How are ascii strings encoded on the lpc1343

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How are ascii strings encoded on the lpc1343

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NXP Employee
NXP Employee
Content originally posted in LPCWare by traspando on Fri Sep 21 23:20:48 MST 2012
Tonight I was debugging some usb issues and in an attempt to verify some device descriptor strings were correct before uploading it to my board, I ran the linux utility "strings" on the .bin file.

I was quite surprised to find the strings were not present! They were there (I uploaded the bin to my uC and everything worked fine), just in a non-ascii encoding...

Could anyone shed some more light on this?
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NXP Employee
NXP Employee
Content originally posted in LPCWare by TheFallGuy on Sun Sep 23 23:40:18 MST 2012
Looks like you are compiling wide chars. Have you set a strange option on the compiler?

Post your build log, showing the compiler invocation for the file with this 'problem'
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NXP Employee
NXP Employee
Content originally posted in LPCWare by traspando on Sun Sep 23 17:57:30 MST 2012
It's not just the USB descriptors, it's any char string (i.e. the example in my previous post)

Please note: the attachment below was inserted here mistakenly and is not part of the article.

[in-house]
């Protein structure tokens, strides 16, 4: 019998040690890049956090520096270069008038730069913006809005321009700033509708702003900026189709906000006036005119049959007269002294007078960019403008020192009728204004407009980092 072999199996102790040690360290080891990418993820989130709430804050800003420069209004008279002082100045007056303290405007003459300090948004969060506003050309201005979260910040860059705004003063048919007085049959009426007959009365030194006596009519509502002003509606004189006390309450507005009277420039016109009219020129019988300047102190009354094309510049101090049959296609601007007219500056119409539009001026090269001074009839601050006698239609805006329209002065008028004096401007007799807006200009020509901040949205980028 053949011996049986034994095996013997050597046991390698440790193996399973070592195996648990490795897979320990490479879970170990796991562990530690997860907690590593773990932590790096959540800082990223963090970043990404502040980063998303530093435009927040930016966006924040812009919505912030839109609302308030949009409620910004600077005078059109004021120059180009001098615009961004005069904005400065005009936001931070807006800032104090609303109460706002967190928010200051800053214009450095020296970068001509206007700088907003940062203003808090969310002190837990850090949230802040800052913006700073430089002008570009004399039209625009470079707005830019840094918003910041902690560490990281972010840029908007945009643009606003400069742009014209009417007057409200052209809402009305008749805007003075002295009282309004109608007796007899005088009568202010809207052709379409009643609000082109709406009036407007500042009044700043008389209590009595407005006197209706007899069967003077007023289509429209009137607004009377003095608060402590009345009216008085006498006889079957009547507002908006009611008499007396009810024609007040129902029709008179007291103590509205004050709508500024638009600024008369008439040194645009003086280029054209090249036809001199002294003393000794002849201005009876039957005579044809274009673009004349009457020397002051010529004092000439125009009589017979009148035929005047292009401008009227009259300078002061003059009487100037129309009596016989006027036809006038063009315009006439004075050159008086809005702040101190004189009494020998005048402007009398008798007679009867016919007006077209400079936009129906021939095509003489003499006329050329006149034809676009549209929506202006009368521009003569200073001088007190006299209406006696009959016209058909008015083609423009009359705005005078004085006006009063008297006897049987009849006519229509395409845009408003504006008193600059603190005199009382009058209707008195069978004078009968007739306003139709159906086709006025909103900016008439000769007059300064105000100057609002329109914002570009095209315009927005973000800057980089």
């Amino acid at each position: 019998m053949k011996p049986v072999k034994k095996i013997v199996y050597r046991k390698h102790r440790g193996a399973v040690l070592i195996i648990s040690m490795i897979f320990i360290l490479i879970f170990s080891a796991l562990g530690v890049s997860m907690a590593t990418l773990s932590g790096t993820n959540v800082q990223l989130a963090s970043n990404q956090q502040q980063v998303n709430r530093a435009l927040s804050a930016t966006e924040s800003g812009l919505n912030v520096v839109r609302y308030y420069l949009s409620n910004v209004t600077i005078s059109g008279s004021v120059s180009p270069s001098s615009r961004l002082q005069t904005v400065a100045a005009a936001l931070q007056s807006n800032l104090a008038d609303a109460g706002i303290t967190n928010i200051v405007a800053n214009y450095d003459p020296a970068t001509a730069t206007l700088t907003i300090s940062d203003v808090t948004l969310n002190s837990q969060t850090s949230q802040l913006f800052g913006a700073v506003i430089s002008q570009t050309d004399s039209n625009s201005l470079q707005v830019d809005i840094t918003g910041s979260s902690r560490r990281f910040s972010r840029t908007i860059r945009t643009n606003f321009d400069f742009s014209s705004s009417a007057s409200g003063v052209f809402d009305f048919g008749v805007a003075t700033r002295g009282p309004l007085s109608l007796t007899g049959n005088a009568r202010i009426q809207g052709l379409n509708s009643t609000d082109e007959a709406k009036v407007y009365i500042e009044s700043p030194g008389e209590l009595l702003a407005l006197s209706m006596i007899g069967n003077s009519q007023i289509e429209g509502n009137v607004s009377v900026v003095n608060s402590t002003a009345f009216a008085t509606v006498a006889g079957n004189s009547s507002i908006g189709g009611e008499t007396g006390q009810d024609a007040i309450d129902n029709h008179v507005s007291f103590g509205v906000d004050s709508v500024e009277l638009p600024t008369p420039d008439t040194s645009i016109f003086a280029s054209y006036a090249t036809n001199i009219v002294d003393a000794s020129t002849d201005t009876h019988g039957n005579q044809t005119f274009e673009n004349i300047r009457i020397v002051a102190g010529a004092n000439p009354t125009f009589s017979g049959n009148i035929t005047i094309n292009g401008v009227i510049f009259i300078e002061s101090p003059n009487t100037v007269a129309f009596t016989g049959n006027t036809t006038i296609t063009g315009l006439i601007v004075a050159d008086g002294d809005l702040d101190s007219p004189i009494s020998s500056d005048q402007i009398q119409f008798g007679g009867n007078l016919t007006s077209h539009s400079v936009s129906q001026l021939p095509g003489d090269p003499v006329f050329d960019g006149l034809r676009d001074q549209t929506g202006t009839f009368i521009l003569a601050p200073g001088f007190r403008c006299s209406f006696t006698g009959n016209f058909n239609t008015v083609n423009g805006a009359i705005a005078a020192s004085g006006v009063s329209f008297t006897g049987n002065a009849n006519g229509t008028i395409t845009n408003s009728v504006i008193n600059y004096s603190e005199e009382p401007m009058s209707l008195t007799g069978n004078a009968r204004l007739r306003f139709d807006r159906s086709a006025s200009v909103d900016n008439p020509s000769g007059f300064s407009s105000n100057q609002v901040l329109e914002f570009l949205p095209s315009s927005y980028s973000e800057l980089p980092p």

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NXP Employee
NXP Employee
Content originally posted in LPCWare by gbm on Sun Sep 23 00:17:36 MST 2012
In USB descriptors characters are represented in 16-bit Unicode. When you define them, you usually use some 16-bit type, not plain char.
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NXP Employee
NXP Employee
Content originally posted in LPCWare by cfb on Sat Sep 22 17:37:54 MST 2012
Unicode not ASCII?
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NXP Employee
NXP Employee
Content originally posted in LPCWare by traspando on Sat Sep 22 14:22:22 MST 2012
I opened up one of these binaries in a hex editor and found that characters are stored as 16 bytes (vs the 8bits I expected). This will let you see them:
strings -e l <binary>

Why is it storing them this way?

I.e. :

char test[] = "Tacos!"

gets stored as T 0x00 a 0x00 c 0x00 o 0x00 s 0x00 ! 0x00
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NXP Employee
NXP Employee
Content originally posted in LPCWare by TheFallGuy on Sat Sep 22 01:06:20 MST 2012
They are encoded in ascii. More likely is that you are mis understanding what strings does.
From the strings man page:
A  string is any sequence of 4 (the default) or more printing characters ending with a newline or a  null.
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